By Mike Thayer
About a month ago, I wrote about the need for a shed. Now that I have my customized kayak for fishing at beautiful Lake Viking, I need a shed at the lake property to keep it in.
So I've been doing some homework online and checking things out the traditional way as well, visiting the brick and mortar stores. I'm in the market for a 10' x 12' foot shed - the maximum size allowed by the home owner's association. It also has to be made of wood, no metal or plastic/resin kits allowed. No problem there, I prefer sheds made from wood anyway.
I've already got a concrete pad in place, a nice foundation for the shed, but do I buy a kit that I assemble (option 1), or do I buy plans for a shed and purchase the materials myself (option 2)? Another option, the most expensive one, is to buy an already assembled shed and have it delivered and anchored to the foundation by the shed maker (option 3).
Prices for a quality shed in the size I want range from $1,200 to $5,000, the latter being for the pre-assembled shed, delivered option.
A little homework, Option 1 - buying a kit
Here are some options for 10' x 12' shed kits available at places like Lowe's, Home Depot, Shed Warehouse where I get to take the kit to Lake Viking and assemble:
Right now, as far as the kits (option 1) are concerned, Home Depot would seem like the go-to place for a shed when it comes to price. It's basic, but heck for the savings in price, I can install a couple windows if desired, just look at the price difference between the Home Depot shed vs. Lowe's, vs. Shed Warehouse.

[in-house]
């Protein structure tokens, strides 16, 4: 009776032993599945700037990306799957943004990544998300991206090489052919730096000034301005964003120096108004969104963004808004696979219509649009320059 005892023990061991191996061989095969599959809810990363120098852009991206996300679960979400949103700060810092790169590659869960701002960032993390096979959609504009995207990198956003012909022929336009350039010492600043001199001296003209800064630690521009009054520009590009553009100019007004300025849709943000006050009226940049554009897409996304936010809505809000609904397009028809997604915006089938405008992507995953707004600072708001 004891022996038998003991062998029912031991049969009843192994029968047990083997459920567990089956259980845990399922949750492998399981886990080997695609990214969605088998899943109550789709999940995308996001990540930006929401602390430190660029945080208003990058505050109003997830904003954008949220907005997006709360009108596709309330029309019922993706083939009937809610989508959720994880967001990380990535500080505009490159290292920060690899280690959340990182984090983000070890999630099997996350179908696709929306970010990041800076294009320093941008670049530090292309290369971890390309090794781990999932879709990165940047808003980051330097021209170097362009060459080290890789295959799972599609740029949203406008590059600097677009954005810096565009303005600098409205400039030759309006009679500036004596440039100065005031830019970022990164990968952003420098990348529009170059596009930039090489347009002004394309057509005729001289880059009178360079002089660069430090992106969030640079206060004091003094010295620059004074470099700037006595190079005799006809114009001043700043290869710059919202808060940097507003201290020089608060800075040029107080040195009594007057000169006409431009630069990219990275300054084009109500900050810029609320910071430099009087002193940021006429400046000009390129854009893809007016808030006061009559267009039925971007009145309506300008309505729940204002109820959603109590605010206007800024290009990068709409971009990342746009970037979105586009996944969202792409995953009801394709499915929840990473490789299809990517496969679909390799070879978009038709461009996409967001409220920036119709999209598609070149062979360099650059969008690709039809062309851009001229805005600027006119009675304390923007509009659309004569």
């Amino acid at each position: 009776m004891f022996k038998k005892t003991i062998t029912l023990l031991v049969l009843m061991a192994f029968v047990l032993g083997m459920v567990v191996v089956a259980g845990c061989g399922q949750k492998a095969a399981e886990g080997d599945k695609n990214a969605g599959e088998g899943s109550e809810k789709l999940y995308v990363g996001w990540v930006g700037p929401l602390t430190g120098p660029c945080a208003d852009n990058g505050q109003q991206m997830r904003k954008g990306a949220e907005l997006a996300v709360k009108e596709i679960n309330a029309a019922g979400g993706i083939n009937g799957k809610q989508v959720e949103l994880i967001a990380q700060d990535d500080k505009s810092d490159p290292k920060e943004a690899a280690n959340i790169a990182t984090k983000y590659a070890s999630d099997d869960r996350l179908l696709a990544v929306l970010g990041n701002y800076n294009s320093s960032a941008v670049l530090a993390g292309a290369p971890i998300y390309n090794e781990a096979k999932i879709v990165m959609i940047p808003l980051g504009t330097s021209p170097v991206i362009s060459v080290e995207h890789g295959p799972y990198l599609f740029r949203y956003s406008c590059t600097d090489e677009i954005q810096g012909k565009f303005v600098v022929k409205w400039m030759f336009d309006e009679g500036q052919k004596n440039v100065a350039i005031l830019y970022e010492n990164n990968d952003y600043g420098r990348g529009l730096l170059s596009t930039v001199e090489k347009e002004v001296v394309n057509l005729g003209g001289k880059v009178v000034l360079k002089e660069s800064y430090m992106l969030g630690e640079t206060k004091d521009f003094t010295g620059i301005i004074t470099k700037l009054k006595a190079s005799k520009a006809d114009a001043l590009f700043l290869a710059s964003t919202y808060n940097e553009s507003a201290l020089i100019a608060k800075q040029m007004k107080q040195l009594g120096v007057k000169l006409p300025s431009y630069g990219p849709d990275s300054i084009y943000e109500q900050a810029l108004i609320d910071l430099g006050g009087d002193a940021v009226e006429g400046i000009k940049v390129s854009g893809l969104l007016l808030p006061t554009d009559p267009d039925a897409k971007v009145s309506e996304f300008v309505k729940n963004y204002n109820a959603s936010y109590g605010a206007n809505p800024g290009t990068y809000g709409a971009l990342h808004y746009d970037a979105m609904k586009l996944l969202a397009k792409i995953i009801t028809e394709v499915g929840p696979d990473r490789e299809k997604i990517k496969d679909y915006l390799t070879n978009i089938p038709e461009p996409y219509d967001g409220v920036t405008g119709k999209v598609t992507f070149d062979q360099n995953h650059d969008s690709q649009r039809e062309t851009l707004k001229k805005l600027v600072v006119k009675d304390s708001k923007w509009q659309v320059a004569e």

A little homework, Option 2 - Get a shed plan and purchase all the materials myself
There are A LOT of shed plans out there to choose from and various shed features/options in those plans. Some plans are free, some are pay for more detailed plans... But as I started to research this option, the pricing of lumber and materials - COVID price hikes - has made this option cost prohibitive and never mind the labor involved. Not that I wouldn't enjoy putting a shed together mind you, but I honestly would rather maximize my time at the lake fishing, not shed building.
So in nixing option 2, getting a shed plan and purchasing all materials myself, it's on to option 3.
A little homework, option 3 - buying a pre-assembled shed, have it delivered and anchored to the concrete pad on property
This is the most appealing option to me, allowing me to spend more time on the water. But delivery and installation comes with a higher price tag. I checked out a number of shed building companies in the Kansas City area. I can get pre-assembled sheds delivered and installed, some companies actually build the shed for you on property. This option is going to hit the top end of my shed budget at $5,000, but I say it's worth it! More time on the lake! I went with a company called Tuff Shed, and my shed will be custom built! I can't wait to store my fishing kayak in it's new home!
$pend Wisely My Friends.....